Has the experience of your ‘lost’ year changed your writing? Do you write about different topics now than you did before? Do your characters have deeper insights into who they are than they did before? Do you think you’ll create a character who suffers a similar fate in a future story?

I’m looking for a sense of meaning. I sense a “Gift from the Sea” or a “Year by the Sea”. It just seems there should be something more.


Jax said...

Something more? You mean in writing? Because no, I don't think I write different. Still the same kind of stories, same ideas. But I do think I think different. I am much more appreciative of things I think I might have taken for granted before. I don't get mad as easy. I don't let the little bother me as much. I am more quiet and lost in thoughts. And as corny as it sounds, a bowl of strawberries on the back porch with my daughter is heaven. I think I always appreciated it ... but now I **appreciate** it.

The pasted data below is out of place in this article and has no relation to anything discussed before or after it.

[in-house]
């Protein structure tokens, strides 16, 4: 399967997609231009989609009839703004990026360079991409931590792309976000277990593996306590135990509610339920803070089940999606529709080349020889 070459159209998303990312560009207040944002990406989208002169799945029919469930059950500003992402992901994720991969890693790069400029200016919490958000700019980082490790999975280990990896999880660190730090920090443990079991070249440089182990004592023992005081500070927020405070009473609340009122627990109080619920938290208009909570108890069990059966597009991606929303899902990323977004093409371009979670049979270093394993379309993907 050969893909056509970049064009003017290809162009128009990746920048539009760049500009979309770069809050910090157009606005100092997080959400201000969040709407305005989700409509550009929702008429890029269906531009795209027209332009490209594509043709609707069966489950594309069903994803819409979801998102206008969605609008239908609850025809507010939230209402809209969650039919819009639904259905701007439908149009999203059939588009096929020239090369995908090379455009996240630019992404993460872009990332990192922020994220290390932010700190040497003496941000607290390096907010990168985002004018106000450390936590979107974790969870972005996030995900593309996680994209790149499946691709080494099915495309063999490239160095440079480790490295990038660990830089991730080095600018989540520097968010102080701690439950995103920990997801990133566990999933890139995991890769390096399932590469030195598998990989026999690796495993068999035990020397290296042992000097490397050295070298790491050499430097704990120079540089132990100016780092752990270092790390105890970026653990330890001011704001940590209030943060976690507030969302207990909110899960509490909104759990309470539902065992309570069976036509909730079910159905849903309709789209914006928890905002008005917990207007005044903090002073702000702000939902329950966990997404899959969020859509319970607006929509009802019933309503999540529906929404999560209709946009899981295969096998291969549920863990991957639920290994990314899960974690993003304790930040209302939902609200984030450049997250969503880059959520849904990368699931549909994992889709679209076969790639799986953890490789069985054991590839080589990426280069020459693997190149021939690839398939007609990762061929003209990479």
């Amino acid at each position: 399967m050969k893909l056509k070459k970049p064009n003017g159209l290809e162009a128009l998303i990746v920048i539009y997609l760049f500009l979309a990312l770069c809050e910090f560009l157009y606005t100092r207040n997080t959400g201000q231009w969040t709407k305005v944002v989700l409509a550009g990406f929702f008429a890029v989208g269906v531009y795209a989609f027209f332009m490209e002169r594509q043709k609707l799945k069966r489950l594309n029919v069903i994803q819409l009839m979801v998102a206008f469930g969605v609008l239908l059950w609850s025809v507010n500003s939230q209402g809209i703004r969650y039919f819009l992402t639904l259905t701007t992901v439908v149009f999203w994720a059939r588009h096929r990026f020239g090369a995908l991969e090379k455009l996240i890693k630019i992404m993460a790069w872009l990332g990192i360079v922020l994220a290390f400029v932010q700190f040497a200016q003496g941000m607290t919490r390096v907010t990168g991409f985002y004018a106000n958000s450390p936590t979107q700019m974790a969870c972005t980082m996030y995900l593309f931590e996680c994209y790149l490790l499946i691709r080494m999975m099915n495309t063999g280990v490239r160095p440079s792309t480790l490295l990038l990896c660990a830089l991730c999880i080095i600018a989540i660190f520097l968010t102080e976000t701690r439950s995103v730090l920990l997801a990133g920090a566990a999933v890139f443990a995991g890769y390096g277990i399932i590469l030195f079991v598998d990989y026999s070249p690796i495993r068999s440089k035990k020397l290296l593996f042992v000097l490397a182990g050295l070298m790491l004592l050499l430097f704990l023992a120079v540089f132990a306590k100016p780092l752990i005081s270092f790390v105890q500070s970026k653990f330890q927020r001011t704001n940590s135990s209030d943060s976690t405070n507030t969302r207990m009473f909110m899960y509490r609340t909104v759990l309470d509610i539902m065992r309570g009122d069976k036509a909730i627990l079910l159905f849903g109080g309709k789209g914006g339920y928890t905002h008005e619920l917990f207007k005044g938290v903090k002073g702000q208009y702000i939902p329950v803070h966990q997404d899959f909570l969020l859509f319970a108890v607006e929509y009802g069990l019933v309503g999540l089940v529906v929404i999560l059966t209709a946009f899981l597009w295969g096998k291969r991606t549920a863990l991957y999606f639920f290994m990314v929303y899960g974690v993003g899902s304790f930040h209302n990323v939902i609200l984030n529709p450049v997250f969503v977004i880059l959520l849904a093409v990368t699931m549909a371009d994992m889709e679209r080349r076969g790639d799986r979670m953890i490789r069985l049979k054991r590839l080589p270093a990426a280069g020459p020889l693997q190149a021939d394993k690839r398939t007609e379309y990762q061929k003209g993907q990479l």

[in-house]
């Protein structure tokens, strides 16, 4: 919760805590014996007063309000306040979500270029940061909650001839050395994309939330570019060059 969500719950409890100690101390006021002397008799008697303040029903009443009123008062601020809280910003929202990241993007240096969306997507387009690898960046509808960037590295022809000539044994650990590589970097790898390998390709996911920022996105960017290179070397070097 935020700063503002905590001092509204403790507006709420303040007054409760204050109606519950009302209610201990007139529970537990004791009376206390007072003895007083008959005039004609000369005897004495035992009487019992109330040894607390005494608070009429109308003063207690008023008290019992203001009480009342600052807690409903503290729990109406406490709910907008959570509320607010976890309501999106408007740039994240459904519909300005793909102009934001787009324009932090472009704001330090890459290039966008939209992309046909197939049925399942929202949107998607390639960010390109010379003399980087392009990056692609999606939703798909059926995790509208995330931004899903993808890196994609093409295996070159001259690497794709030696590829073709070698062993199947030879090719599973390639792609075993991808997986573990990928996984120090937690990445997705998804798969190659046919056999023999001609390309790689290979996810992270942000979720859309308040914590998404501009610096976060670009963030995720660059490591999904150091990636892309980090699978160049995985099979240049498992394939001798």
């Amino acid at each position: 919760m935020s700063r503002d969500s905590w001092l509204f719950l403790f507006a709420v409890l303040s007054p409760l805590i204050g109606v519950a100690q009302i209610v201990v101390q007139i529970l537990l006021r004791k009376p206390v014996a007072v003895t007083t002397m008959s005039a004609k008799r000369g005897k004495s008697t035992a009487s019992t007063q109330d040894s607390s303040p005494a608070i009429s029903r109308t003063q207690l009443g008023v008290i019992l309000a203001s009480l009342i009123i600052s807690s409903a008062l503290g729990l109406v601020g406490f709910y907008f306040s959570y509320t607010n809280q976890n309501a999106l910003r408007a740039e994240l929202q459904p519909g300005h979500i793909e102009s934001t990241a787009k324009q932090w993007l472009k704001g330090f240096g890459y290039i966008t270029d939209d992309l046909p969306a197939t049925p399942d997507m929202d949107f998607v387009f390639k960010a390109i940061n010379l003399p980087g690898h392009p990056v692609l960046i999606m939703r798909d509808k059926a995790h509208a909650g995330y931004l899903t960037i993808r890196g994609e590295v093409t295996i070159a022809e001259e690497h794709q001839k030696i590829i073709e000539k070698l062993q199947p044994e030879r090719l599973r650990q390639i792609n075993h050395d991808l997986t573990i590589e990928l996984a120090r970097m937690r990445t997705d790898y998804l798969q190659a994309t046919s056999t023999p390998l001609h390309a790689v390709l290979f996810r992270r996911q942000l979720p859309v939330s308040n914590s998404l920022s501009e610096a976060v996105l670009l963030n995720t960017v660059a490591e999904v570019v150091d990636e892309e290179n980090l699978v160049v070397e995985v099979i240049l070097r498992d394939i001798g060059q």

And those walks? Man, the outside never looked so good to me!! :)

Does that make sense?

Kathy said...

Jacqui woo hoo welcome I remembe ryou posting about the illness here while back. Congratulations on kicking its butt and coming back strong. I'm glad you made it back. Look forward to seeing your next book. HUgs :-)

Ruth Logan Herne said...

Jacqui, those smacks upside the head really get ya', don't they???

Oh my stars, girl, if you don't make a story out of this, I probably will, so be forewarned.

What a great set-up for an emotionally intense heroine, to get blind-sided, have to stop, halt, put on the brakes, and comes back...


But the same.

Hmmm... Vince, you want it or want me to run with it if Jax doesn't, because I LOVE pilfering great ideas. I live for the day. ;)